There is far more to each Final Fantasy game than its main story, with each title supplemented by tens of hours of optional challenges in the form of sidequests and mini-games.
These range in scope from small and insignificant to mammoth undertakings that require huge investments of time. In most cases they can be skipped and the gameplay experience will not be affected as a result, but the rewards can be hugely impactful.
Difficulty can also vary, from trivial to truly ridiculous. Whilst most players might opt to skip something that presents too much of a challenge, particularly if the reward for completing it is minimal, perfectionists want to collect and experience absolutely everything that a game has to offer and will pursue them all regardless of the astronomical infuriation that they might cause.
What follows are fifteen Final Fantasy challenges that have been driving such players crazy for as long as they've existed, whether they require ungodly levels of backtracking and/or grinding, superhuman reflexes or even sheer dumb luck.
15. Obtaining The Zodiac Spear (XII)
Final Fantasy XII took a less than conventional approach when it came to treasure chests. Firstly, they were not guaranteed to materialise, with their appearance determined by the RNG. This meant that some players would encounter many when passing through a location, whilst others would find none.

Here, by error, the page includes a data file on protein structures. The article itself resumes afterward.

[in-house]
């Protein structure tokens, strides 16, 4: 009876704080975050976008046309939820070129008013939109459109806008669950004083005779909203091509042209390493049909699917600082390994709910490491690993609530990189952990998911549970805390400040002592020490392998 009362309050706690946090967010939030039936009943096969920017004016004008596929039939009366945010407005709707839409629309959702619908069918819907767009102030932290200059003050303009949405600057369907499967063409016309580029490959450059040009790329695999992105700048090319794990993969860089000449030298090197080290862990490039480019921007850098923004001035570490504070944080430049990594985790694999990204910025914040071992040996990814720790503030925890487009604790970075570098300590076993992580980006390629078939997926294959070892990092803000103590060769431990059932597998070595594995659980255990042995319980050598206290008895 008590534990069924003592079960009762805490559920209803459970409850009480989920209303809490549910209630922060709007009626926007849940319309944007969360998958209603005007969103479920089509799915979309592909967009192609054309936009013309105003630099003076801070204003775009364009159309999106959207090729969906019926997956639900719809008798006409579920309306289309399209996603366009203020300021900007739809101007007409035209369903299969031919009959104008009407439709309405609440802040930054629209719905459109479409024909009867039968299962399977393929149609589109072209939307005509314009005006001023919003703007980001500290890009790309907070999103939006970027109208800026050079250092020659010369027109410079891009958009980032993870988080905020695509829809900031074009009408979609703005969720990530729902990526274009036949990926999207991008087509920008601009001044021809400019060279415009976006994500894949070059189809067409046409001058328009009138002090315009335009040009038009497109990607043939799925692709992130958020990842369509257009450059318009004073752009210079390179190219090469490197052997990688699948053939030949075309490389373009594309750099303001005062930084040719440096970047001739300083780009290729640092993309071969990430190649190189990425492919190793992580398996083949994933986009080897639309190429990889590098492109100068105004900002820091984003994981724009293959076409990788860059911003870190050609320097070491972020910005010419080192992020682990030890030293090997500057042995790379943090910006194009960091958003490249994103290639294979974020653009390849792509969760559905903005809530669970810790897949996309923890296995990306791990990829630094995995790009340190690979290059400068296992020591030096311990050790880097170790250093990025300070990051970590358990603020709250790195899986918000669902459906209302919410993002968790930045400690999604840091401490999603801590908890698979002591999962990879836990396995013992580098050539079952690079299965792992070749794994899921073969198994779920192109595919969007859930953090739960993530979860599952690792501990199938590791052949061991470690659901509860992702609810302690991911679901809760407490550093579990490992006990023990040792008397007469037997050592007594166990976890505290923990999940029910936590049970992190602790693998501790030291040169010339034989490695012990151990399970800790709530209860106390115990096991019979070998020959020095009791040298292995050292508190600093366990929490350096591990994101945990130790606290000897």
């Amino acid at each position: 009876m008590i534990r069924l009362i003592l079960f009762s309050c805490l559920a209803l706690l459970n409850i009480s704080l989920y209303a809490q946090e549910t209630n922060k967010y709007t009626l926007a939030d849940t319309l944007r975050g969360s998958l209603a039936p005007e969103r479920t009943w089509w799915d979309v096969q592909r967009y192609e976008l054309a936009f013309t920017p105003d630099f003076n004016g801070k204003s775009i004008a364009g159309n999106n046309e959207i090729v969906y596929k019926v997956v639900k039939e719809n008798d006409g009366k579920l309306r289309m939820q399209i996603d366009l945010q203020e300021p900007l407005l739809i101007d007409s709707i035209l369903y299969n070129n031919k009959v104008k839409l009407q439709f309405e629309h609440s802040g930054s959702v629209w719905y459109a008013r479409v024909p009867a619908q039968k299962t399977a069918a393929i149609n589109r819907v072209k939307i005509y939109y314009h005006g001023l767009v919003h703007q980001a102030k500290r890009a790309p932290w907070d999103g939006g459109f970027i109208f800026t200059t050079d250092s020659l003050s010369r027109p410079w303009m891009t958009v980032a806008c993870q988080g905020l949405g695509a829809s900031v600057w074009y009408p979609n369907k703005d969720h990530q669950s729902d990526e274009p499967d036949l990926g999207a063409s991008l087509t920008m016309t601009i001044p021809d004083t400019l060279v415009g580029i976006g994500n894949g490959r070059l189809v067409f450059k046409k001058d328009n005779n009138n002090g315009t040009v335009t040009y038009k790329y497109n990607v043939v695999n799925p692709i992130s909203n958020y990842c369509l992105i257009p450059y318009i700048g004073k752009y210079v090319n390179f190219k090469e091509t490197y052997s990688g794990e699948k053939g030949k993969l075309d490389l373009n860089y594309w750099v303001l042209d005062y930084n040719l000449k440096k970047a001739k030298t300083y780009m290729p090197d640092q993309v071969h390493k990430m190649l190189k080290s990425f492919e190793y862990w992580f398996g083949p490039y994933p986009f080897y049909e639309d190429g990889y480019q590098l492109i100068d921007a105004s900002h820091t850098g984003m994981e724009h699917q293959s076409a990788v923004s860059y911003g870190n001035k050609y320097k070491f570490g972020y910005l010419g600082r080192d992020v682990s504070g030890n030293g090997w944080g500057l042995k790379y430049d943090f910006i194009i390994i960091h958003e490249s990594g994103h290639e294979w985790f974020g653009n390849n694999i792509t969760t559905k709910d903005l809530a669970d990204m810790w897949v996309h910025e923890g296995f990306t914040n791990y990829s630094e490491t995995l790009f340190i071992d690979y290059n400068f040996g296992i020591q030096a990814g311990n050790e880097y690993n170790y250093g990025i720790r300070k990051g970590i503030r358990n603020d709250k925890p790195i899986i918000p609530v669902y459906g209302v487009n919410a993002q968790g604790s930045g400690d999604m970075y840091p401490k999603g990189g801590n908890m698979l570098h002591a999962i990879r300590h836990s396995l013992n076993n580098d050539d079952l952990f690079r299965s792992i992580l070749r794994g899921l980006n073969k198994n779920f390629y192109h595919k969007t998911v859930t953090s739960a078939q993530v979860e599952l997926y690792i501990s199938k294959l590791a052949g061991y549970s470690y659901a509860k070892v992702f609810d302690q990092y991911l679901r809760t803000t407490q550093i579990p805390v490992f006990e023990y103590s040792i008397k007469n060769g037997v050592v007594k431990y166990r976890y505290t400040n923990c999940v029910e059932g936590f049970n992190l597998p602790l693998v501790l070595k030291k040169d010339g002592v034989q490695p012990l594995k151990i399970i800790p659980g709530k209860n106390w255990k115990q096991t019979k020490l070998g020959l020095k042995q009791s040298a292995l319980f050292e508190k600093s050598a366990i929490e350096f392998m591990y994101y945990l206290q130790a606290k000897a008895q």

Secondly, their contents were not fixed, meaning that there were both common and rare possibilities that could be acquired from each. Thirdly, they did not disappear after being opened, meaning that the same spawn points could be revisited to farm items.
This concept was frustrating enough and was swiftly done away with when Final Fantasy XIII came around. Frustration is mild compared to exasperation, however, and the latter was the feeling incited when it became apparent that the game's best weapon, the Zodiac Spear, was tied to the opening of chests. Specifically, it could not be obtained if player's opened any of four random chests scattered throughout the game.
No warning was attached to these chests, meaning that any players that followed their natural instinct (and didn't follow a guide) lost their chance to wield the spear forever.